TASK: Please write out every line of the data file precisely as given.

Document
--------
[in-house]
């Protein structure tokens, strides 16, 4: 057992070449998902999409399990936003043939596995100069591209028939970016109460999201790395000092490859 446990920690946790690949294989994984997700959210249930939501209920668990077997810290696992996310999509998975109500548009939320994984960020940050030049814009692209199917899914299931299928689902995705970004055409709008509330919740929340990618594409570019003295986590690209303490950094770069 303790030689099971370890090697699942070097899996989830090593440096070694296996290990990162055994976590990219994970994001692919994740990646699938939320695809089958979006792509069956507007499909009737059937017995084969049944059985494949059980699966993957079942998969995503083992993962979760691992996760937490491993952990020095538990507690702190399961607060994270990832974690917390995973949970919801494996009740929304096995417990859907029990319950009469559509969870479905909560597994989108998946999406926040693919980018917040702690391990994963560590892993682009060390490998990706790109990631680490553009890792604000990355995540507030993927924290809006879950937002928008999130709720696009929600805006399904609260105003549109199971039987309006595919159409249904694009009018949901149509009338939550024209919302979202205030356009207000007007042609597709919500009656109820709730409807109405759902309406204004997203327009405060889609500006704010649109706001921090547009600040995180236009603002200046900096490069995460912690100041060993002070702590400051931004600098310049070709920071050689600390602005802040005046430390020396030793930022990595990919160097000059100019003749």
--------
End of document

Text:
[in-house]
């Protein structure tokens, strides 16, 4: 057992070449998902999409399990936003043939596995100069591209028939970016109460999201790395000092490859 446990920690946790690949294989994984997700959210249930939501209920668990077997810290696992996310999509998975109500548009939320994984960020940050030049814009692209199917899914299931299928689902995705970004055409709008509330919740929340990618594409570019003295986590690209303490950094770069 303790030689099971370890090697699942070097899996989830090593440096070694296996290990990162055994976590990219994970994001692919994740990646699938939320695809089958979006792509069956507007499909009737059937017995084969049944059985494949059980699966993957079942998969995503083992993962979760691992996760937490491993952990020095538990507690702190399961607060994270990832974690917390995973949970919801494996009740929304096995417990859907029990319950009469559509969870479905909560597994989108998946999406926040693919980018917040702690391990994963560590892993682009060390490998990706790109990631680490553009890792604000990355995540507030993927924290809006879950937002928008999130709720696009929600805006399904609260105003549109199971039987309006595919159409249904694009009018949901149509009338939550024209919302979202205030356009207000007007042609597709919500009656109820709730409807109405759902309406204004997203327009405060889609500006704010649109706001921090547009600040995180236009603002200046900096490069995460912690100041060993002070702590400051931004600098310049070709920071050689600390602005802040005046430390020396030793930022990595990919160097000059100019003749």